Patrick Lencioni is a noted author and expert related to the principles of teamwork and management. He is credited with saying: “Teamwork is not about mastering sophisticated theories, but rather about embracing common sense with uncommon levels of discipline.” Years ago the title of one of his books caught my attention. It was entitled: “Three Signs Of A Miserable Job”.
If memory serves me correctly, he crafts the story of around a recently retired manager who makes his great escape by moving to Lake Tahoe where he discovers a neighborhood pizzeria where the workforce seems fairly discontent. Brian Bailey, the fictitious recently retired manager, is puzzled by the contrast of what he senses about the employees in that small neighborhood business in contrast to employees in other restaurants.
Wanting to lend a helping hand, he negotiates a part time position as weekend manger and moves in the direction of turning the work experience of the pizzeria’s employees into something other than the sense that work is the “curse of Adam”.
I maintain that work is a privilege rather that a punishment. Yet, we live in a culture where millions of people find their work unfulfilling and purposeless. Ten years ago, a poll by CareerVision.org suggested that 50% of the American workforce is dissatisfied with their work. Reportedly, the experience is not unique to our country. Misery seems to be closely associated to the ball and chain that many people associate with as their work.
So what makes the primary difference? In case you’re wondering, the correct answer really isn’t the level of one’s pay. There are any numbers of folks with six figure incomes and beyond that are equally miserable. Perhaps the only difference is that they live with more creature comforts, but work fulfillment and a passion to get to the office isn’t part of their everyday regime.
According to Lencioni, the absence of measurability in one’s work, the sense of anonymity and irrelevance are the variables that make for a miserable work experience.
I guess at some level we all want some way to measure improvement or accomplishment in order to substantiate that we are doing a good job. We all want to feel valued by the folks for whom we work and we need to feel that our work matters. Lencioni states: “People who see themselves as invisible, generic or anonymous cannot love their jobs, no matter what they are doing.” He also maintains “employees must have a clear idea that their work matters; that it has relevance for others”.
Late yesterday afternoon, the General asked if I wanted to go to Jack Allen’s? Of course, she knows that I’m interested in “half price” when it comes to almost anything. In case you’re not familiar with the restaurant, there is one in Oak Hill and one in Round Rock. From 3:00 – 7:00 p.m. M-F, their appetizers are half price. Okay, so the food is good and the prices are second-to-none. Under the auspices of true confession, I’ve been retired for four week and I’ve been to Jack Allen’s for “happy hour” once each week. Having an enjoyable meal for half price makes me happy. In addition, I’ve found the wait staff to be excellent without exception. Yesterday was no different.
That leads me in to the story of Preston. He was our waiter yesterday. Unlike the other three waiters we’ve had this month, his shirt carried the company name, his name and his job title: “Lead Server”. What was all that about?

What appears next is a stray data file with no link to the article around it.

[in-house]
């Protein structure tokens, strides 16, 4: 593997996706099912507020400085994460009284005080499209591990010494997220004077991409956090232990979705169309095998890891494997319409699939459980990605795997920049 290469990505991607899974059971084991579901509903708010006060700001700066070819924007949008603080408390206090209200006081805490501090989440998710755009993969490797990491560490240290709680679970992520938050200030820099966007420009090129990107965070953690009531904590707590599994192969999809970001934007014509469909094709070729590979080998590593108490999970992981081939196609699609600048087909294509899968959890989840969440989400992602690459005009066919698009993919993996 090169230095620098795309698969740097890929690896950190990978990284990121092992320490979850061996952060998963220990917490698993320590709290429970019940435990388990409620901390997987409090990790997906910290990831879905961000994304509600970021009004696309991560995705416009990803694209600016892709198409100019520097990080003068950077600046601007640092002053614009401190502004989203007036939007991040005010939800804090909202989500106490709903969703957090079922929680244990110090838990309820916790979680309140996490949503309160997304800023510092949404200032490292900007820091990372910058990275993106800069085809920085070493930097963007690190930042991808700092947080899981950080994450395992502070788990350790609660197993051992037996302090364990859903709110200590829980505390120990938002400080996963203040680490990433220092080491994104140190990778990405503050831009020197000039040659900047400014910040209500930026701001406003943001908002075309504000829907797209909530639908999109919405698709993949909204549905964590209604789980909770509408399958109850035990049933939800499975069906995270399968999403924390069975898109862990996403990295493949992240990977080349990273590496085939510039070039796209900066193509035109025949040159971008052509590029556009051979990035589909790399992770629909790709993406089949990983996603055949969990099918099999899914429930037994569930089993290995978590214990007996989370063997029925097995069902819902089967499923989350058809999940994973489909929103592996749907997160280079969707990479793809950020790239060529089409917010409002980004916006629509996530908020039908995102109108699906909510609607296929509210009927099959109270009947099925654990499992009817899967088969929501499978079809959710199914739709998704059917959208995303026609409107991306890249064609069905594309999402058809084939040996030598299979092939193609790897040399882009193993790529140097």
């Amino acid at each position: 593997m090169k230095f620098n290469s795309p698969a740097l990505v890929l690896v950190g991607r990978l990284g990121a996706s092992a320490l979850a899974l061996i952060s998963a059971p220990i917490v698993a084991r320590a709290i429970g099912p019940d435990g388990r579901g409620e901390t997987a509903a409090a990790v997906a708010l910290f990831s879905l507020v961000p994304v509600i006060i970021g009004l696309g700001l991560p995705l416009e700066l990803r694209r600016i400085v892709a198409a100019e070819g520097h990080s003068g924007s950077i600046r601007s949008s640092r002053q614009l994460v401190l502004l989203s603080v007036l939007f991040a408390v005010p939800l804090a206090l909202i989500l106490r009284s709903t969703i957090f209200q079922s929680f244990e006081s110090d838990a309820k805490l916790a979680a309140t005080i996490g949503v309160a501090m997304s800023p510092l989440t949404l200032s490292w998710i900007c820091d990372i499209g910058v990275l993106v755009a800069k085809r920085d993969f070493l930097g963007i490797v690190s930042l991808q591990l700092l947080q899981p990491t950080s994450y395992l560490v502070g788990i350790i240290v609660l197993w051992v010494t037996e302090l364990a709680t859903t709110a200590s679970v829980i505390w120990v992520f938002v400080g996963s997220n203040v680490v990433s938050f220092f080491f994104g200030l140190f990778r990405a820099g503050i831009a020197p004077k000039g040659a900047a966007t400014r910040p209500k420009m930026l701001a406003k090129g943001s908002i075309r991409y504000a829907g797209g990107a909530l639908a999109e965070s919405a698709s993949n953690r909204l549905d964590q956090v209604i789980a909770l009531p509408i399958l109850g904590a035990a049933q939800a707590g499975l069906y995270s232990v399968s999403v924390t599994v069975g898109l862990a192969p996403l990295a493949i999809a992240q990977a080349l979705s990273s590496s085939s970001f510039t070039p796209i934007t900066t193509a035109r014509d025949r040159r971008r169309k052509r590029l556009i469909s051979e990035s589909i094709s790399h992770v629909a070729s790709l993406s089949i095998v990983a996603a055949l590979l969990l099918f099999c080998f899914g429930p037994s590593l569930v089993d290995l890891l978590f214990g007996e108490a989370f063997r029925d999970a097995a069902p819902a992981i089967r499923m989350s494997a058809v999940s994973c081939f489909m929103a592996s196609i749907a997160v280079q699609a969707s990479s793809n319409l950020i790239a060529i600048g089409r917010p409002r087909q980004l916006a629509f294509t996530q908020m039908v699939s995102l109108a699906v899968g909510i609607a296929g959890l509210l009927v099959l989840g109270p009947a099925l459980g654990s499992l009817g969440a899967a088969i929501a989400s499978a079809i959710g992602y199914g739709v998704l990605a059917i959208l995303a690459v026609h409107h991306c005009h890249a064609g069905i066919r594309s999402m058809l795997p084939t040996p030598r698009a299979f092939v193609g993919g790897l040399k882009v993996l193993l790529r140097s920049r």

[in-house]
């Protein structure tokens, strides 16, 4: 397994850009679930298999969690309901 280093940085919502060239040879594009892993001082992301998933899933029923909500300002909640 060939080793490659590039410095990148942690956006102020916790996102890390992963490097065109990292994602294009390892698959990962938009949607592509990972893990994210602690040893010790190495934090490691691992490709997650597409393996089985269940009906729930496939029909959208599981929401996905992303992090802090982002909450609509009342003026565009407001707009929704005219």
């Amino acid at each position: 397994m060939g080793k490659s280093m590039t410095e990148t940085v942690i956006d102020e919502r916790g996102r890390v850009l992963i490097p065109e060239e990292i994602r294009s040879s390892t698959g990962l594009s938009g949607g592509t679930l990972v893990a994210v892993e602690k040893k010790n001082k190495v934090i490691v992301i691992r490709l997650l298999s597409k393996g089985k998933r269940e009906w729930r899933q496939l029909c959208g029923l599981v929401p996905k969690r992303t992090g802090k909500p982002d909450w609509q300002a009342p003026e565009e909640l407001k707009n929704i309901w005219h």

Let me say first of all that Preston rides for the brand. He could not have been more enthusiastic about his place of employment. In the course of our conversation, I discovered why. The management takes care of their employees, makes them feel valued and important, acknowledges their skills and contributions and highlights their achievements. After all, the designation of “Lead Server” provides Preston a sense that his work is important. He knows that management trusts him to mentor and support others in their work.
Okay, so what else did I learn about Preston? He came to Austin from Corpus Christi following graduation from high school to go to culinary school. He has been with Jack Allen’s for six years. He added, “That is a long time in the restaurant business”. In addition, I sensed from all he shared that he has no plans to leave. He likes the people for whom he works and he likes the people with whom he works. That is a good start for an optimum work environment.
“So where are you from?” was one of my questions. He answered, “I was born in Odessa”. Small world isn’t it? The General was born in Odessa. I wasn’t born there, but I spent the first eighteen years of my life there. I asked: “So how did you like Odessa?” He responded, “I don’t remember a lot about it. We moved to Florida just before I started to elementary school. I remember the smell of petroleum in Odessa. It wasn’t a good smell”.
Okay, so I grew up in Odessa and I don’t remember the smell of anything other than the water. I asked, “Have you ever been to Pasadena?” He had not. I added: “If you really want an overdose of the smell of petroleum, Pasadena is the place”.
His family moved from Florida to Corpus Christi when he was in the eleventh grade. He didn’t give Corpus a very high rating either. He said, “It too has the smell of petroleum.” I laughed when he said of Corpus: “Being in Corpus Christi is like being in Odessa by the sea.”
Bottom line, Preston is extremely personable and easily makes conversation with those he serves. In exchange for his permission to devote today’s blog to him and of course to the half-price appetizers at Jack Allen’s, I promised I’d suggest to you that you ask for one of his tables when you go there. Actually, tell him, you heard about him in my blog.
All My Best!
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